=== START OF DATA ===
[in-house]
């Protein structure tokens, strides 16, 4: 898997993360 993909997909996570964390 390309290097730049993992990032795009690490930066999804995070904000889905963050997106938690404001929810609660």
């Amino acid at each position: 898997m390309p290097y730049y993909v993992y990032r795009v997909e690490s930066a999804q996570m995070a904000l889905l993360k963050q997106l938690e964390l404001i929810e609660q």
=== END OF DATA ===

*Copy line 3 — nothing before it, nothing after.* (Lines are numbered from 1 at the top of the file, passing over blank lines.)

């Amino acid at each position: 898997m390309p290097y730049y993909v993992y990032r795009v997909e690490s930066a999804q996570m995070a904000l889905l993360k963050q997106l938690e964390l404001i929810e609660q």